One theory for the scant availability for Sihirbazlar Kralı Mandrake Kiling’in Peşinde is that it was made for only a smaller region of Turkey, the city of Adana and the surrounding area. That would also explain some of the Kilink and other pop cinema films that are hard to find beyond the usually used explanations about the Turkish military destroying prints and the destruction of prints to get the silver iodide.

Director Oksal Pekmezoğlu was trained as an illustrator, began making opening credit sequences in films, and then moved from that to directing. He continued to make films until his death in 2004, though his output had slowed considerably by the end of the 80s.

Lee Falk’s Mandrake premiered in newspapers in 1934, and predates his creation of The Phantom (which also got Turkey films such as Kizil Maske and Kizil Maske!) Mandrake is a magician who specializes in hypnotism, and has all sorts of adventures you would expect magicians to have. Aside from a Mandrake serial in 1939, there are no Mandrake films. Mandrake did have a pilot filmed for an unproduced tv series in 1954, and showed up in several cartoons, most notably Defenders of the Earth. This film is the only actual Mandrake movie, even if it isn’t authorized. Turkey is like that, putting out the only known or first film version of many properties, even if they didn’t bother to get anyone’s permission.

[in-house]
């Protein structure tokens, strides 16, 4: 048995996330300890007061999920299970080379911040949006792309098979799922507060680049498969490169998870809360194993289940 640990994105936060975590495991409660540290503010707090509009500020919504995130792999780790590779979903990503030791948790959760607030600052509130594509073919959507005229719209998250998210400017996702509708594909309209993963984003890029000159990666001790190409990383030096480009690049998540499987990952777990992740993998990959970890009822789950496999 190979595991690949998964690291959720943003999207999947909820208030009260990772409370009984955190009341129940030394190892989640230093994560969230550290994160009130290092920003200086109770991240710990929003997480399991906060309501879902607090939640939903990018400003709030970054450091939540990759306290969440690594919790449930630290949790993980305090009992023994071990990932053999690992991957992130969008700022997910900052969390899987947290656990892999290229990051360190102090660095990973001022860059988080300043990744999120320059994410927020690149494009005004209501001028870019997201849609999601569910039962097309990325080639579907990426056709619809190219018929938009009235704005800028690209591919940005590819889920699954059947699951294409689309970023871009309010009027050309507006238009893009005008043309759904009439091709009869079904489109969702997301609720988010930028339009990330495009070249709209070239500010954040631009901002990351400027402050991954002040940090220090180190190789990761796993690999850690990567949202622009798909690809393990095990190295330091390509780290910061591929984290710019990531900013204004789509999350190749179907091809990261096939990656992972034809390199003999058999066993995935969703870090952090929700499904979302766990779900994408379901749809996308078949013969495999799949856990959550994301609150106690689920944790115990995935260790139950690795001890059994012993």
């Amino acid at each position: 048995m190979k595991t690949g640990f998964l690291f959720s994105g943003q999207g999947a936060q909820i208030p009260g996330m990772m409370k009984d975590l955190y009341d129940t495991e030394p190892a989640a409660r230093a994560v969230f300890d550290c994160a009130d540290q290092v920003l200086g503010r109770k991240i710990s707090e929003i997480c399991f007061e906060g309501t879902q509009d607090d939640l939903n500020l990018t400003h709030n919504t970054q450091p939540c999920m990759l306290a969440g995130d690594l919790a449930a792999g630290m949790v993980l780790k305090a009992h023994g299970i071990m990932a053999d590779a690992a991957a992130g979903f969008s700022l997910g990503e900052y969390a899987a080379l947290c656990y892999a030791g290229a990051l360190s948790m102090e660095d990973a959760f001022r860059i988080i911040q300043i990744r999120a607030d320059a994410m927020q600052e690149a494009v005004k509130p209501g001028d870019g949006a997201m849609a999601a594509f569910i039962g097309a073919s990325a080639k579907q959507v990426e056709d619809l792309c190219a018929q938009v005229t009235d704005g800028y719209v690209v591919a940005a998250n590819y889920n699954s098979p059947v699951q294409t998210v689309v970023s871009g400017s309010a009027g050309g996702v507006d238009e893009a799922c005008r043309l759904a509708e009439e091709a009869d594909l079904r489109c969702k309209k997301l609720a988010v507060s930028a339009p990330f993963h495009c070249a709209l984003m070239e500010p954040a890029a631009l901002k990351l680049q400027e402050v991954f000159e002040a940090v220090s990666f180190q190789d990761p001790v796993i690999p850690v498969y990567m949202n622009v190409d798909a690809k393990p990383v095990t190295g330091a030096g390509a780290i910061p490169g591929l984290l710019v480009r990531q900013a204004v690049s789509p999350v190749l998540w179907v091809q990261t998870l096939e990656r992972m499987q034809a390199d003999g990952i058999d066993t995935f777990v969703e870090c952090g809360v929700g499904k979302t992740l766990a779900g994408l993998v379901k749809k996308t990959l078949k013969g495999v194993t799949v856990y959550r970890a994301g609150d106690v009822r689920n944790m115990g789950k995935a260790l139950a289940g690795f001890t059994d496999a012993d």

Kilink vs Mandrake
The Amazing Jonathan’s done a few drive-bys…

Mandrake (Güven Erte) – The magician man with the plan, and that plan is to tease Indian Princesses until they like him. Those plans usually work.
Lothar (Mustafa Dik) – Holy Blackface, Batman! Mandrake’s partner is Lothar (though called Abdullah in the subtitles!) He is an African Prince who follows Mandrake around on his adventures. I am guessing that the actor is Mustafa Dik based on the title billing.
Kilink (Sadettin Düzgün) – Kilink is once again up to no good, being evil and doing evil things, like owning a brothel and whipping people. Including himself, as he has whipping scars all down his back. All his goons have scars, from the K’s carved into them to whipping scars of their own, giving a weird S&M feel. I bet his nickname is Special K!